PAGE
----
Raise your hand if “reading more” was one of your New Year’s resolutions. If yes, you’re in luck. If not, I’d reconsider it. I really committed to reading more in 2021 with my friend Dorothy – and yes, the audiobooks count too.
Shaw rebecca
Global Content Marketing Manager / Zinpro

This year, I’ve made it my goal to share more about what I read through this book club series of blogs.

First up, The Alchemist by Paulo Coelho. This novel, first published in 1988 and written in Portuguese, is now a best-seller all over the world. After being captivated by the audiobook, I knew I had to share this story with others.

The Alchemist follows a young shepherd boy named Santiago who has a vivid dream about treasure buried at the foot of the Egyptian pyramids. He goes searching for this treasure, and the treasure represents his personal legend. In my opinion, the book positions a personal legend as one’s journey to finding their true purpose or self in life. As you follow Santiago’s journey, you will:

  • Realize everyone has their own personal legend and can find it.
  • Start to question what part both fate and omens/choice play in reaching your own personal legend.
  • Be encouraged to learn the difference of listening to your head versus your heart.

I wanted to know how this resonated with other people in their own lives, so I reached out to a fellow book fan, Sarah Thomas, a master’s student in agricultural communication at Ohio State University. Below is our Q&A, which you can use after reading the book as well.

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Do you believe fate plays a significant role in your own personal journey?

Thomas: I consider myself extremely lucky to have known I wanted to be a part of the dairy industry starting at such a young age. That was fate; however, things were not simply given to me. Any reader can resonate with Santiago’s personal journey. We must be willing to put in the work for the reward.

How about omens and/or choice?

Thomas: I do believe that omens and choice have played a significant role in who I am today. Learning to accept that things happen “the way they should” can be a tough concept to let settle (and by no means am I good at it). For example, if I haven’t won something like a scholarship or award, acknowledging that it wasn’t in my cards has been a process. On the other hand, I remember winning junior dairy jeopardy at the 2012 National Holstein Convention. That turned out to be an omen, and I made a choice to continue my dairy career journey.

‘Listen to your heart’ was a major theme in this book. How do you listen to your head versus your heart?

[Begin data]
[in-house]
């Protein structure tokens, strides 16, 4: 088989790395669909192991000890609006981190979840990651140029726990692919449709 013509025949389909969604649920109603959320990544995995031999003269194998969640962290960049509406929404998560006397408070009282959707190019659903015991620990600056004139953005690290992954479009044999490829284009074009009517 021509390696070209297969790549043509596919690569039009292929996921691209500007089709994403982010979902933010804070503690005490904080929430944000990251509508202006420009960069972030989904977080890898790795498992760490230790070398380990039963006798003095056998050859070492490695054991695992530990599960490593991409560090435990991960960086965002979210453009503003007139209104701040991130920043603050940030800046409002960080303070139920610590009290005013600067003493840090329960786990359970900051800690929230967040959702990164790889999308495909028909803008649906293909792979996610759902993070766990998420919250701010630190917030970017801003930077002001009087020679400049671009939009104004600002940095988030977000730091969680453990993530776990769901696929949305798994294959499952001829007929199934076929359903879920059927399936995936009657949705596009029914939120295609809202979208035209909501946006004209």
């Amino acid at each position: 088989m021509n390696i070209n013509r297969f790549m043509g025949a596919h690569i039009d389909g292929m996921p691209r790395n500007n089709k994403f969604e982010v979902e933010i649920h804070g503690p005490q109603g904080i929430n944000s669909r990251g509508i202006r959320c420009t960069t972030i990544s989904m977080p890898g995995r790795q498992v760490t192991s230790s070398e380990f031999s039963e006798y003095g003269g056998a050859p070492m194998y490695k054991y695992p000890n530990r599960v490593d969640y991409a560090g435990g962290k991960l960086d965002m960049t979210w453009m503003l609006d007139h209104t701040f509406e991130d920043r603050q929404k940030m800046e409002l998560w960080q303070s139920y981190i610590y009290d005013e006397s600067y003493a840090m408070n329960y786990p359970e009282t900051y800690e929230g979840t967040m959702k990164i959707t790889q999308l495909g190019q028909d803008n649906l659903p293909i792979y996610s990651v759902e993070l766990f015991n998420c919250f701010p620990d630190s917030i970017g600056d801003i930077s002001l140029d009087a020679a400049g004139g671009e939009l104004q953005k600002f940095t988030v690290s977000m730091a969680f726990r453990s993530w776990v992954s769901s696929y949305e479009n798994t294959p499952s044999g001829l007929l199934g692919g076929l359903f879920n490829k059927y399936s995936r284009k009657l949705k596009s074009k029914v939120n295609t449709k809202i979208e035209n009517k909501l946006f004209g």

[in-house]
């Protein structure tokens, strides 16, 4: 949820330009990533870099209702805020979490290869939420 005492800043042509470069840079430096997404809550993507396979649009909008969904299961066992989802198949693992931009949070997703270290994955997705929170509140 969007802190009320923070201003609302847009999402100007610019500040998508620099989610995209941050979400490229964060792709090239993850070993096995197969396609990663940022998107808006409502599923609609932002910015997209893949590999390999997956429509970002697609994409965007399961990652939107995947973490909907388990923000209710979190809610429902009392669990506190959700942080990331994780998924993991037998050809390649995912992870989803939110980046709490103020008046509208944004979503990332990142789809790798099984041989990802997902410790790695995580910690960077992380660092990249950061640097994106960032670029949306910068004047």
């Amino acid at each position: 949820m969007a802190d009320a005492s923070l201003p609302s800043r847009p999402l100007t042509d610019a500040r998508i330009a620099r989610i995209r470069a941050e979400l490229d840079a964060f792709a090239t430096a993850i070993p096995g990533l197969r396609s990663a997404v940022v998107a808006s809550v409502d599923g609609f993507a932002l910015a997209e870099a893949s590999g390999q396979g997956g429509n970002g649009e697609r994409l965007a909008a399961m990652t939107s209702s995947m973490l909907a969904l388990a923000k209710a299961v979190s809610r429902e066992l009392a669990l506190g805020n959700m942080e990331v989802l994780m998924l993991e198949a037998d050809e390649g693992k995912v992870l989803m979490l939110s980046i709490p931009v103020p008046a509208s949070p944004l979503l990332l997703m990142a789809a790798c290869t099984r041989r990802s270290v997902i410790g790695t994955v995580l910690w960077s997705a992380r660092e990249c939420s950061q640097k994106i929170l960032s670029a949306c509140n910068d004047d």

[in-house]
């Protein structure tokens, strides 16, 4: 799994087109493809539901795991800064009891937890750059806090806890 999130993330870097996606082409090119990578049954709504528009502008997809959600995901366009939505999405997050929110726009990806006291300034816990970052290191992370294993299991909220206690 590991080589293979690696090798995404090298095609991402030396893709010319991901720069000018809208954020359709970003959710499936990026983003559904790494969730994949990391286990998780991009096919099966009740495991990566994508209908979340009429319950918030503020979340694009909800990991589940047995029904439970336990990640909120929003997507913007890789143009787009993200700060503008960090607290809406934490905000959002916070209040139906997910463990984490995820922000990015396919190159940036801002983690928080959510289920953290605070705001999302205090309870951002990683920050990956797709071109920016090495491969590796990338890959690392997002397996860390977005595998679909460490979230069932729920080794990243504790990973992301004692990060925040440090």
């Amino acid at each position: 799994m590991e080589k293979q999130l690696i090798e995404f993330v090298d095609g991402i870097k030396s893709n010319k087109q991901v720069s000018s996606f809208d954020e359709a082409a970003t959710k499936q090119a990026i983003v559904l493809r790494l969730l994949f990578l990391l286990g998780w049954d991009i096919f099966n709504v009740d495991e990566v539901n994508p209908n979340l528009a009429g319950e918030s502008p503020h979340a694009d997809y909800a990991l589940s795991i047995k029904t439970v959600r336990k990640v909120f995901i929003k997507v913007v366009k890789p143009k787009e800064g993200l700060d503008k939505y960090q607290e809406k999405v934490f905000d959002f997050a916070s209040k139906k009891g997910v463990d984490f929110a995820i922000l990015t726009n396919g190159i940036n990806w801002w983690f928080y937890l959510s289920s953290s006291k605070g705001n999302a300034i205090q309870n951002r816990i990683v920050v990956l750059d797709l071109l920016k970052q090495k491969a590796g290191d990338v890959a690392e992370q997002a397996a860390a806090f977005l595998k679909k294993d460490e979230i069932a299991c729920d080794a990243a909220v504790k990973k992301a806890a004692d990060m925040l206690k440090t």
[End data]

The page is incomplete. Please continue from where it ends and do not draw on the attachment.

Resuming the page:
Thomas: I remember a quote from the book along the lines of “our heart being our compass.” That always stuck with me. As much heart as I’ve put into the industry, it was my head that enabled me to obtain my bachelor’s degree in dairy science along with other accolades. I think our heart inspires our head in many instances.

After finishing the book, do you feel inspired to find your own personal legend?

Thomas: Yes! Since I am still studying, I still have time to figure out what my personal legend is, but I am all about “trusting the process,” which I think the book does a phenomenal job of illustrating. I know I want to do something to tell the tale of our great industry. The survivability of dairy farms weighs a lot on my mind each day, so I am hoping I can do something to help in that realm along with inspiring the next generation of dairy enthusiasts.

As for me, I relate most to Santiago as he questions his personal legend along the way. Was it being a shepherd? Selling crystal? Falling in love? Finding the treasure? I haven’t quite determined my own personal legend yet, but I’m more conscious about the “omens” that are served to me on my journey and am focused on being more intentional about making choices that make my head, heart and gut feel good.

If you’d like to join the book club, you can find more questions like those Sarah answered online (borderlinemillennials.com/book-club). You can also share your thoughts with me on LinkedIn.

In a future issue, I’m going to review The Power of a Positive No by William Ury. This is the only development book I’ve read more than once (three times, to be exact). I’m excited to share it with you. Raise your hand if “reading more” was one of your New Year’s resolutions. If yes, you’re in luck. If not, I’d reconsider it.

Rebecca Shaw